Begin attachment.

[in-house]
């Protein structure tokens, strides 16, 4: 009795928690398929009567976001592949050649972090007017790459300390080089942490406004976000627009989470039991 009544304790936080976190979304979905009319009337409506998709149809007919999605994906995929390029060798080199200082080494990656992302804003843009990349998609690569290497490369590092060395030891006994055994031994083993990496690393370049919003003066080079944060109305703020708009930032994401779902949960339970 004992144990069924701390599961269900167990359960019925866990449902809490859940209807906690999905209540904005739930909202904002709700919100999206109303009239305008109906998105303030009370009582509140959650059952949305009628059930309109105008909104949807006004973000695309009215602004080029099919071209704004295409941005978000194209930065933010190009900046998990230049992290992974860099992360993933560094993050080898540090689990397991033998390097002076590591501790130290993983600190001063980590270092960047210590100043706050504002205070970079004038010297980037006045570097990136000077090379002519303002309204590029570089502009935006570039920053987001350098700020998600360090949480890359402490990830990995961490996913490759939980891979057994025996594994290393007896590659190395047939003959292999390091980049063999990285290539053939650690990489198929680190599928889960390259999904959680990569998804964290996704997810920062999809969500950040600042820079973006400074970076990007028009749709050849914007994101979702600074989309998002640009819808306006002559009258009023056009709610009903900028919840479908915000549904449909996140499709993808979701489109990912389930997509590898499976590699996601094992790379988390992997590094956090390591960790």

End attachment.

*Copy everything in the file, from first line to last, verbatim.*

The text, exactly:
[in-house]
């Protein structure tokens, strides 16, 4: 009795928690398929009567976001592949050649972090007017790459300390080089942490406004976000627009989470039991 009544304790936080976190979304979905009319009337409506998709149809007919999605994906995929390029060798080199200082080494990656992302804003843009990349998609690569290497490369590092060395030891006994055994031994083993990496690393370049919003003066080079944060109305703020708009930032994401779902949960339970 004992144990069924701390599961269900167990359960019925866990449902809490859940209807906690999905209540904005739930909202904002709700919100999206109303009239305008109906998105303030009370009582509140959650059952949305009628059930309109105008909104949807006004973000695309009215602004080029099919071209704004295409941005978000194209930065933010190009900046998990230049992290992974860099992360993933560094993050080898540090689990397991033998390097002076590591501790130290993983600190001063980590270092960047210590100043706050504002205070970079004038010297980037006045570097990136000077090379002519303002309204590029570089502009935006570039920053987001350098700020998600360090949480890359402490990830990995961490996913490759939980891979057994025996594994290393007896590659190395047939003959292999390091980049063999990285290539053939650690990489198929680190599928889960390259999904959680990569998804964290996704997810920062999809969500950040600042820079973006400074970076990007028009749709050849914007994101979702600074989309998002640009819808306006002559009258009023056009709610009903900028919840479908915000549904449909996140499709993808979701489109990912389930997509590898499976590699996601094992790379988390992997590094956090390591960790």